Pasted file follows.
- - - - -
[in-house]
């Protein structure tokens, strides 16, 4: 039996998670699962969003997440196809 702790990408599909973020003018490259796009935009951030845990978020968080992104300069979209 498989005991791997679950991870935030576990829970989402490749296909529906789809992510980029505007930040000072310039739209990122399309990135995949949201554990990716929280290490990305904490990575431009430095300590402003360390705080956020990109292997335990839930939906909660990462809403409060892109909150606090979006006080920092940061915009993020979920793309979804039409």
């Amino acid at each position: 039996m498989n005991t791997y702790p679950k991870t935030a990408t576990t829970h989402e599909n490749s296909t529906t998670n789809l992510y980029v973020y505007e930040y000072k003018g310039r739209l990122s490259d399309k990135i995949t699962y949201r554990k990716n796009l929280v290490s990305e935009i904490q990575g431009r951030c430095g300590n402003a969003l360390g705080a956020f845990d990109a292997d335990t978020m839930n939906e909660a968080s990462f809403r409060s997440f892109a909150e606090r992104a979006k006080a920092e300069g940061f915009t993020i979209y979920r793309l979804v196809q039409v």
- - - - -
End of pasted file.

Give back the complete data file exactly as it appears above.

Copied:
[in-house]
């Protein structure tokens, strides 16, 4: 039996998670699962969003997440196809 702790990408599909973020003018490259796009935009951030845990978020968080992104300069979209 498989005991791997679950991870935030576990829970989402490749296909529906789809992510980029505007930040000072310039739209990122399309990135995949949201554990990716929280290490990305904490990575431009430095300590402003360390705080956020990109292997335990839930939906909660990462809403409060892109909150606090979006006080920092940061915009993020979920793309979804039409």
């Amino acid at each position: 039996m498989n005991t791997y702790p679950k991870t935030a990408t576990t829970h989402e599909n490749s296909t529906t998670n789809l992510y980029v973020y505007e930040y000072k003018g310039r739209l990122s490259d399309k990135i995949t699962y949201r554990k990716n796009l929280v290490s990305e935009i904490q990575g431009r951030c430095g300590n402003a969003l360390g705080a956020f845990d990109a292997d335990t978020m839930n939906e909660a968080s990462f809403r409060s997440f892109a909150e606090r992104a979006k006080a920092e300069g940061f915009t993020i979209y979920r793309l979804v196809q039409v």